He was invariably warm to close friends, but bitter experiences with false friends made him somewhat cold and distant with both opponents and strangers. Those who knew him best invariably came into the closest fellowship with him. Memories of him (and a hat of his) still survive and are cherished in the tobacco country of Virginia where so much of his work was done. The author had in 1968 the great privilege of talking with one of the last surviving persons to attend his lectures. He was known far and wide among the Virginia and Maryland planters for his hard riding, firm convictions, and his enjoyment of conversation. A great friend of his in Virginia, and one who in fact stoutly defended the worthy doctor on more than one occasion from outraged hearers, was Albert Anderson, known throughout southern Virginia as "the walking Bible"; great-grandchildren of Anderson are Christadelphians in the same area today.

In intellectual stamina and breadth Dr. John Thomas rivalled Epps, though he concentrated his energies in a far more organised way. On a typical lecturing tour it was not uncommon for him to deliver 130 two-hour addresses on a variety of topics in a matter of two or three months. And it was rare for any of these to contain inaccuracy in any of the Scriptural and historical references with which they were always liberally sprinkled. He ascended the speaker's dais in an unostentatious manner, and rarely worried about conventional introductions. "It is written in the prophets . . ." he would begin and follow with an expansive and analytical treatment of his theme.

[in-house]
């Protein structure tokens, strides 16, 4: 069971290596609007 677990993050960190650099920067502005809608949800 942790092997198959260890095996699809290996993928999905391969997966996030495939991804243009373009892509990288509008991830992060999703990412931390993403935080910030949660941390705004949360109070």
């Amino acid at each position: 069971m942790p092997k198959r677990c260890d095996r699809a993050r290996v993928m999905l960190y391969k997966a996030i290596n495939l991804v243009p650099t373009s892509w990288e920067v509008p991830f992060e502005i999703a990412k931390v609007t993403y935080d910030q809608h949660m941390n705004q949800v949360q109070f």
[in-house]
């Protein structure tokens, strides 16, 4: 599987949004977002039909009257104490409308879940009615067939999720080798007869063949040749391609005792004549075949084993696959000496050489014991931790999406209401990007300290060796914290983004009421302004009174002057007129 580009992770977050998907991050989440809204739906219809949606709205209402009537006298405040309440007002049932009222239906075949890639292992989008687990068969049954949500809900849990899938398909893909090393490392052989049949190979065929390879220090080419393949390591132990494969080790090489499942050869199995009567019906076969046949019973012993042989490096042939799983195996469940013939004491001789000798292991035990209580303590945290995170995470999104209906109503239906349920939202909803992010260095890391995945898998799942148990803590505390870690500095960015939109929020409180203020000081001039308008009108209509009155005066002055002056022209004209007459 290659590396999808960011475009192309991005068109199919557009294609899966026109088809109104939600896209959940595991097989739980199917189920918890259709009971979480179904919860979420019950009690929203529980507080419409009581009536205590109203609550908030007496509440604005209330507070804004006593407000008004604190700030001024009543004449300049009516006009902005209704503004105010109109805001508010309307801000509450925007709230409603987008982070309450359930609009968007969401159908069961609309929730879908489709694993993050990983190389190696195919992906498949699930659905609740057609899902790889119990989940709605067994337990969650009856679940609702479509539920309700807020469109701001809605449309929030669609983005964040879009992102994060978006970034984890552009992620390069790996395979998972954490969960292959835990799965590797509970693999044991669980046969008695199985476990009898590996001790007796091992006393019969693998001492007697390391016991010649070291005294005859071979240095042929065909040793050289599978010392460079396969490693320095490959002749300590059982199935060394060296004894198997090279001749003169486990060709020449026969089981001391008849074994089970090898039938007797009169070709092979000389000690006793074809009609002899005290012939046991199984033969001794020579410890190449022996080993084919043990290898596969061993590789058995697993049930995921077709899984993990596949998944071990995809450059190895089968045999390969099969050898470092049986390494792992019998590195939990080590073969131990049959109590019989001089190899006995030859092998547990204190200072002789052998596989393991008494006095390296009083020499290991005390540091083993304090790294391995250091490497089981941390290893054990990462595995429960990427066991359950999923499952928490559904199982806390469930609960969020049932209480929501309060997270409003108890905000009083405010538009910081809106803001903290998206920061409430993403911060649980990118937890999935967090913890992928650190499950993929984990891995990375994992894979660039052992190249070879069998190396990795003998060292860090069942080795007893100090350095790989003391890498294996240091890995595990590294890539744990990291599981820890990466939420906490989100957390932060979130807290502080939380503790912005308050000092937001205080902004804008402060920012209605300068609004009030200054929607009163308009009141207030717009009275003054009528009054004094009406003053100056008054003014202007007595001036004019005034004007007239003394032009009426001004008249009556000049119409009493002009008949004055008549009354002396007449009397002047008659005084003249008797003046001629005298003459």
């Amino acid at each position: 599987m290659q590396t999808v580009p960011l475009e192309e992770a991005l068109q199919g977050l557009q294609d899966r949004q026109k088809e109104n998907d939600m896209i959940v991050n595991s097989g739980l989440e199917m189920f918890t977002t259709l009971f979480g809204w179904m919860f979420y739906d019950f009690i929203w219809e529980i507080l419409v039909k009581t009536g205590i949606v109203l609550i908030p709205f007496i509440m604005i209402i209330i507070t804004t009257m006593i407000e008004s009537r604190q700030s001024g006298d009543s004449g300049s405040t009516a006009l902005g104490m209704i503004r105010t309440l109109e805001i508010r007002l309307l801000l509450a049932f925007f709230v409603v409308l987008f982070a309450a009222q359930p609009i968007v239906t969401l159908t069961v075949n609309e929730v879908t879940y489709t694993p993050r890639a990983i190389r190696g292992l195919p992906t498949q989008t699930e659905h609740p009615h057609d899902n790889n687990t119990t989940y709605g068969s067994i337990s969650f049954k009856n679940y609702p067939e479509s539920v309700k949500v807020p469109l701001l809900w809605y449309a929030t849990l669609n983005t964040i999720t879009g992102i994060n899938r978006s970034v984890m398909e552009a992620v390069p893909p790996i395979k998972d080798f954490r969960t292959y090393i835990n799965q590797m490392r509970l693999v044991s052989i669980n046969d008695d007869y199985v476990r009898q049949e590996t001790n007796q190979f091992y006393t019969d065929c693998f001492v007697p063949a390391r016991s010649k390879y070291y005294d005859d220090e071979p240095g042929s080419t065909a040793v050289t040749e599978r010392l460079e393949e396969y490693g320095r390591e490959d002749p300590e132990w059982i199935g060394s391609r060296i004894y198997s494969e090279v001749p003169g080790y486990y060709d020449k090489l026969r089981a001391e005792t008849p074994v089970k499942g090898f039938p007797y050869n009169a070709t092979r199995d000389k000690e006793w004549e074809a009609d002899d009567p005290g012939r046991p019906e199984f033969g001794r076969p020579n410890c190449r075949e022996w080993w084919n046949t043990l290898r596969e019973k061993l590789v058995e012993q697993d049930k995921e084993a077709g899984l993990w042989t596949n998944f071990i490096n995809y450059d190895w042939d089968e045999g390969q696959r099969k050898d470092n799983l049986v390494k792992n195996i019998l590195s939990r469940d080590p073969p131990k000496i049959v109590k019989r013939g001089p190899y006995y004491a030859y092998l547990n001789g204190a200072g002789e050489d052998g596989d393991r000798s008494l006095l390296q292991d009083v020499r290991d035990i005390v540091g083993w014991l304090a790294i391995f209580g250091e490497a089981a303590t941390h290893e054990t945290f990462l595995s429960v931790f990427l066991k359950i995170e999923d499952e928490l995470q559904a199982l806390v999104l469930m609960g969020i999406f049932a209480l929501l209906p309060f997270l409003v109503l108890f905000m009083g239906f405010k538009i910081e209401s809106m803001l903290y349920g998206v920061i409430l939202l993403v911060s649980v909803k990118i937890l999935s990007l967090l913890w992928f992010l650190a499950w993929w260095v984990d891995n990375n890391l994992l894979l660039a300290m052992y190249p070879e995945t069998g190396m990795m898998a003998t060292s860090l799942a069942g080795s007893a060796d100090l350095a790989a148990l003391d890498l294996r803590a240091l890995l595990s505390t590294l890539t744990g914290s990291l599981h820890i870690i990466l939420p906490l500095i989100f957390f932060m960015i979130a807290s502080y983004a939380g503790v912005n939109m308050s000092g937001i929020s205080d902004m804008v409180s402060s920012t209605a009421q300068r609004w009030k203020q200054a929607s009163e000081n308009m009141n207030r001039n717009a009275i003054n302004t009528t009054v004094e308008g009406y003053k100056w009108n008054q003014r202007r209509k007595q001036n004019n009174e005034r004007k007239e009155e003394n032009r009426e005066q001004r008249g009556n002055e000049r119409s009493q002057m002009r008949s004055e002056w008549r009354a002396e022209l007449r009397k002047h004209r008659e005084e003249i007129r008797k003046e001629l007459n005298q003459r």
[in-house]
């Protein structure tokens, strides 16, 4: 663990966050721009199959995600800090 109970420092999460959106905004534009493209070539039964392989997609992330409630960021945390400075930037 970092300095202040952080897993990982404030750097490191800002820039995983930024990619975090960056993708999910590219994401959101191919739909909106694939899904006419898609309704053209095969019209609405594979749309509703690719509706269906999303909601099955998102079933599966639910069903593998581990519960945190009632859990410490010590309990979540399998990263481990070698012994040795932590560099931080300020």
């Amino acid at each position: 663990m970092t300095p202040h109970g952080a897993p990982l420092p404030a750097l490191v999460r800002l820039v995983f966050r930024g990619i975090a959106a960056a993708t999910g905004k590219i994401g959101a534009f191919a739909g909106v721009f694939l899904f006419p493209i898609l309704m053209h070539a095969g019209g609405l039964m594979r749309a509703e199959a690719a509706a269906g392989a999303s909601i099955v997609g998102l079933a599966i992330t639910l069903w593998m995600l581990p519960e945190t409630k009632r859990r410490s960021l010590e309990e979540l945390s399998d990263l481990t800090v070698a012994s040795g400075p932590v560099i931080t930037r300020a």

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The "Revealed Mystery"

Because prophecy figures large in his major written works Elpis Israel and Eureka, the breadth of his religious interests is often overlooked. The clearest and most balanced in content of his works are to be found chiefly in the periodicals he edited. One of the shorter works, The Revealed Mystery, may perhaps be chosen as representing most fundamentally his overall view of the Christian faith. Though differing in style and order of presentation, its view of that faith is basically the same as the Twofold Catechism of Biddle, the De Vera Religione of Volkel and the confessions of the early Brethren. Significantly the order is not modelled on that of the Apostles' Creed like so many of these last, but leads from a consideration of the faith of Abraham through the "new covenant" to the last judgement. The following excerpt is thoroughly typical of John Thomas in mid 19th century:

"Immortality is deathlessness. God only has a nature in which the death principle never existed. Incorruptibility and life constitute immortality; so that immortality may be defined as life manifested through an incorruptible body. A diamond is incorruptible, but not living; therefore, it is not immortal. Paganism defines immortality to be a particle of divine effluence in all men, hereditarily transmitted, and having personality and consciousness after death! The Scriptures, however, reveal no such conceit. The immortality they bring to light is 'life and incorruptibility through the gospel'; or 'eternal life through the Christ Name'. Immortality is promised only to those who are justified by the name of Jesus; and, being justified, walk worthy of the same.